Mailbag #65: Distinctly Calvinist Statement of Faith? . . . When An Elder Isn’t “Apt to Teach”

Mailbag
10.20.2017

What should a church include in its Statement of Faith? For example, should a SoF be explicitly Calvinistic? »
How should a church handle a situation when it’s been determined an elder isn’t “apt to teach”? »

Dear 9Marks,

Recently our church has been accused of drawing doctrinal distinctives in our statement of faith that are too tight (or unnecessary). These accusations have been made about doctrines such as the sovereignty of God in salvation and effectual calling. Could you provide some insight on drawing doctrinal distinctives? What are some scriptural directives that inform a person about what is important to include/exclude in a statement of faith? How would you respond to someone asking you to take sovereign choice and effectual calling out of your Statement of Faith?

—Caleb, Ontario

Dear Caleb,

Generally speaking, I would say a good statement of faith should contain two types of doctrines: doctrines that are essential to salvation and doctrines that protect the way of salvation. The former includes gospel basics like an affirmation that the Bible is God’s Word, the Trinity, the fallenness of humankind, justification, the promise of Christ’s return, and a few other things. The latter includes doctrines like inerrancy, the church, the ordinances, and I’d even say the basics of gender and marriage.

Now, I know I just picked like 14 fights with that last paragraph, but hopefully you get the gist of what I’m saying: you want gospel doctrines and a few crucial gospel-protecting doctrines. My own church’s statement of faith includes both kinds.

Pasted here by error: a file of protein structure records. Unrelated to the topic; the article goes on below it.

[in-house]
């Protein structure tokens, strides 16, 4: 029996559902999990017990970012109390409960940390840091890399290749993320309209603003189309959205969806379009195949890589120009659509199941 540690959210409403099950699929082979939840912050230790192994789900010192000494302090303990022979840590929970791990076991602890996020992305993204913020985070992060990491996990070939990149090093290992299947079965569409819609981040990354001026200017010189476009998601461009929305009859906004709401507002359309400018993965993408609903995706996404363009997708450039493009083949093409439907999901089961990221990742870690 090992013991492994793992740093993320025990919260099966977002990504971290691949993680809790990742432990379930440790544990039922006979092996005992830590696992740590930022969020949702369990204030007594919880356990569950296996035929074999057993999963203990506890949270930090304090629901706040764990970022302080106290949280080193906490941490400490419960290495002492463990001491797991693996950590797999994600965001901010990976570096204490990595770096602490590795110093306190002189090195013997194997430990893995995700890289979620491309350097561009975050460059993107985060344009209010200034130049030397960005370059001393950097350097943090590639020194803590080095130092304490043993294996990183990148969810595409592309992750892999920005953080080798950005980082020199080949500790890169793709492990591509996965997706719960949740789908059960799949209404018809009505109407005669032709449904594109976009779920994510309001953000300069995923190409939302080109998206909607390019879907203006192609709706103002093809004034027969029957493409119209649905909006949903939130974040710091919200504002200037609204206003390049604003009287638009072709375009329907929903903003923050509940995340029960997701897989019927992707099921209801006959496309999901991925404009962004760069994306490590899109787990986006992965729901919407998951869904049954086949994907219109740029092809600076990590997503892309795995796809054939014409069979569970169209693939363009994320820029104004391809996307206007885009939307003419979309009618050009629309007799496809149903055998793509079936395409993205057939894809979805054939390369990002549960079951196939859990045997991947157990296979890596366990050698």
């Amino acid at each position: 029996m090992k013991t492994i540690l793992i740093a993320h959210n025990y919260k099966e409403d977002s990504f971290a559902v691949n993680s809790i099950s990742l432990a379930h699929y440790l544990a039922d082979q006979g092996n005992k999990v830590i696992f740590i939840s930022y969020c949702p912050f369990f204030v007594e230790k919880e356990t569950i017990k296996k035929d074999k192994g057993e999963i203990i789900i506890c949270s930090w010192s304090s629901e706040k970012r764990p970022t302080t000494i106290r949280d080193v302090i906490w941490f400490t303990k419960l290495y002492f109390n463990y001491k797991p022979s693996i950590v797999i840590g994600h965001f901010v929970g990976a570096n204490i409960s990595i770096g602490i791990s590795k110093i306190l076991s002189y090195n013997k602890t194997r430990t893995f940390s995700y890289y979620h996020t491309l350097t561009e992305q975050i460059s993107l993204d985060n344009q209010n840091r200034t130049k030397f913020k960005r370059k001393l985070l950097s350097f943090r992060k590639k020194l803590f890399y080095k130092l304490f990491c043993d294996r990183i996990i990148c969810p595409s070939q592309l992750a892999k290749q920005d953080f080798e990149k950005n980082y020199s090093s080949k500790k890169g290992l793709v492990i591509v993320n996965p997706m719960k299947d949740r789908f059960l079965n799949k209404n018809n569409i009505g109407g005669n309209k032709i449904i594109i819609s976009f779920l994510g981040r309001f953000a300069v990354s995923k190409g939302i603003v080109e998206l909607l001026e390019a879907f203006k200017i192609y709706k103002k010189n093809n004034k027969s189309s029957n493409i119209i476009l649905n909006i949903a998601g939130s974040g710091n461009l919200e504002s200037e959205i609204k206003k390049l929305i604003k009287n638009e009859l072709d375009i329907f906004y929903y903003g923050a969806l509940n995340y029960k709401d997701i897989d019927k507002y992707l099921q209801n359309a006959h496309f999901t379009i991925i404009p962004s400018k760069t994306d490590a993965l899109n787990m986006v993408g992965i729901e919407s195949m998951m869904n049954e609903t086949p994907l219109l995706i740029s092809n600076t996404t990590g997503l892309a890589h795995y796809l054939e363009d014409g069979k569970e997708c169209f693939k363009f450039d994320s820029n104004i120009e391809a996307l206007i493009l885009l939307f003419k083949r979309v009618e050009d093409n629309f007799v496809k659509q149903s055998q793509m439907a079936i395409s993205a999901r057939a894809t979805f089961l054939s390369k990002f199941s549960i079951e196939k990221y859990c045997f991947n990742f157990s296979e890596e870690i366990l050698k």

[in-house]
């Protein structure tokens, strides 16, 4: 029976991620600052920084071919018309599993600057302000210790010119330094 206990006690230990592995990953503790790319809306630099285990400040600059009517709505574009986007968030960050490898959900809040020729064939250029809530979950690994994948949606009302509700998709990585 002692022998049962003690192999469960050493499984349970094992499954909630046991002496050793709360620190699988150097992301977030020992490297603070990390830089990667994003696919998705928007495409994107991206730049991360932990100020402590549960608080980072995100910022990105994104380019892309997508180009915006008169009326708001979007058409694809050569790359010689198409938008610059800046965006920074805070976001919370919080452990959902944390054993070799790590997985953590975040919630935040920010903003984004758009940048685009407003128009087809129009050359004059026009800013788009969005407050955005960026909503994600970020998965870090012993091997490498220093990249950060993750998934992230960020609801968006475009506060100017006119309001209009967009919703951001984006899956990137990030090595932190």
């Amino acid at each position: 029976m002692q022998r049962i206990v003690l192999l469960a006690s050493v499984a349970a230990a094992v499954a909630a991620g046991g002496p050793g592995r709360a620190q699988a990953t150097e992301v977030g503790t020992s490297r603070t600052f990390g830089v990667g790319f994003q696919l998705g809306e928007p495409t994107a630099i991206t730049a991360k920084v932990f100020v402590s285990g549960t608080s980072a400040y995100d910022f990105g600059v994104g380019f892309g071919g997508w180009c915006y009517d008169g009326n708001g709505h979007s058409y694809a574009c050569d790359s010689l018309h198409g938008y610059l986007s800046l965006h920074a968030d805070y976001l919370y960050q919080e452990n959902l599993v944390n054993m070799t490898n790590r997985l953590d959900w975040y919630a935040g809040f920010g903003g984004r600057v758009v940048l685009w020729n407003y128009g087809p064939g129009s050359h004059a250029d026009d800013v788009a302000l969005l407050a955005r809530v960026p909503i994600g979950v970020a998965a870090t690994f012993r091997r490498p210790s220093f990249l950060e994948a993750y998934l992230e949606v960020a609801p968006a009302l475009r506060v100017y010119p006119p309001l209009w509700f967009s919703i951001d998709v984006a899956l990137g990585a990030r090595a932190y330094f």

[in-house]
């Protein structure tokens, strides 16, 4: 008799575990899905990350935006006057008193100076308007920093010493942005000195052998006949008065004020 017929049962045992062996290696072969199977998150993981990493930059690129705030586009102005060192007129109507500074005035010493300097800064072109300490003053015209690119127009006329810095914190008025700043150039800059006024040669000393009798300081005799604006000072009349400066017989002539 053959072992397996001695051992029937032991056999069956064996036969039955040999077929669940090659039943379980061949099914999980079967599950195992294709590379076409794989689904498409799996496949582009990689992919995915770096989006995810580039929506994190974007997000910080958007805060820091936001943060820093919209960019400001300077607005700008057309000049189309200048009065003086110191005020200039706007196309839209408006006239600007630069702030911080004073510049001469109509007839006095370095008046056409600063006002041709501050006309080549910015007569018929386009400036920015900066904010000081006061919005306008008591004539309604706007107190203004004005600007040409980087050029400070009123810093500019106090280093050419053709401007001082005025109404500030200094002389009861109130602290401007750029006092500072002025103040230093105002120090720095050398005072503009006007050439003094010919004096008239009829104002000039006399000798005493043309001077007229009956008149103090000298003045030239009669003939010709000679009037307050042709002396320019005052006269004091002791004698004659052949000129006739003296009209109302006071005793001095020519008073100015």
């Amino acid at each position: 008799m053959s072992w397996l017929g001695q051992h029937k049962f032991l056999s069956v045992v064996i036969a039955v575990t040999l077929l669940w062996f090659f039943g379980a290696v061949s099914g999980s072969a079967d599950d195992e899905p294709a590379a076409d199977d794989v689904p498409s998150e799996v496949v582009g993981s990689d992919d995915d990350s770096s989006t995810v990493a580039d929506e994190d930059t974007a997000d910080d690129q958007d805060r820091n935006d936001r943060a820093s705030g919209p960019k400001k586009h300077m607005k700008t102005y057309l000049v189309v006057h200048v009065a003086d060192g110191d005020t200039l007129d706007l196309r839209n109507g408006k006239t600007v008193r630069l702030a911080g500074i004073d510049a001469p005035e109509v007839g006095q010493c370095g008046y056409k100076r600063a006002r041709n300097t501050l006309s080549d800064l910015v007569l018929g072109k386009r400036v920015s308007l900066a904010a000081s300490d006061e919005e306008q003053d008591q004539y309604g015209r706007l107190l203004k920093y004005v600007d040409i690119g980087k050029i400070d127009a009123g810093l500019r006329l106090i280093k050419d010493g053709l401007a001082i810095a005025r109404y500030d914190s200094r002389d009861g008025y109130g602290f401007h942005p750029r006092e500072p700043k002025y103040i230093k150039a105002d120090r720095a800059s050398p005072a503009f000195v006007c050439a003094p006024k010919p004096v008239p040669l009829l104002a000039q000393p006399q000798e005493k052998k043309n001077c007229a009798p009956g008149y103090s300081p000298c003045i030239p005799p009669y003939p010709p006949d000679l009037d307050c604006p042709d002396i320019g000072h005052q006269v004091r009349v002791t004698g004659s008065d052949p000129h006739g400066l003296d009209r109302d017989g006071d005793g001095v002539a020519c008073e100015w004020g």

Okay, what then about God’s sovereign election and effectual calling, specifically? I admit those are tough. Good folks will disagree with what I’m about to say, but my own view is that these two matters both are a part of the gospel, but that, strictly speaking, believing in them is not necessary for salvation. Part of the good news is that God saved us by his own sovereign will, effectually calling each of us. Yes. But . . . I’m willing to affirm that friends of mine who deny effectual calling are still Christians.

Do you see the challenge here? For that reason, I very much like the tradition of statements that affirm God’s sovereignty and human responsibility in a fashion that both Reformed and non-Reformed Christians are able to sign it. You see this in my church’s statement (the New Hampshire Confession) as well as the 2000 Baptist Faith and Message. Here’s how the BF&M does it: “Election is the gracious purpose of God. . . . It is consistent with the free agency of man, and comprehends all the means in connection with the end.” Both the Reformed and the non-Reformed can affirm that, and I think that’s a charitable way forward.

Bottom line: I would want to make sure my statement of faith doesn’t exclude everyone who is not a thoroughgoing five-point Calvinist. To put it positively, I think our churches should have space for both the Reformed and non-Reformed.

Hope that helps.

*For more conversation on this topic, listen to this Pastors’ Talk episode: “On the Conscience & Christian Freedom.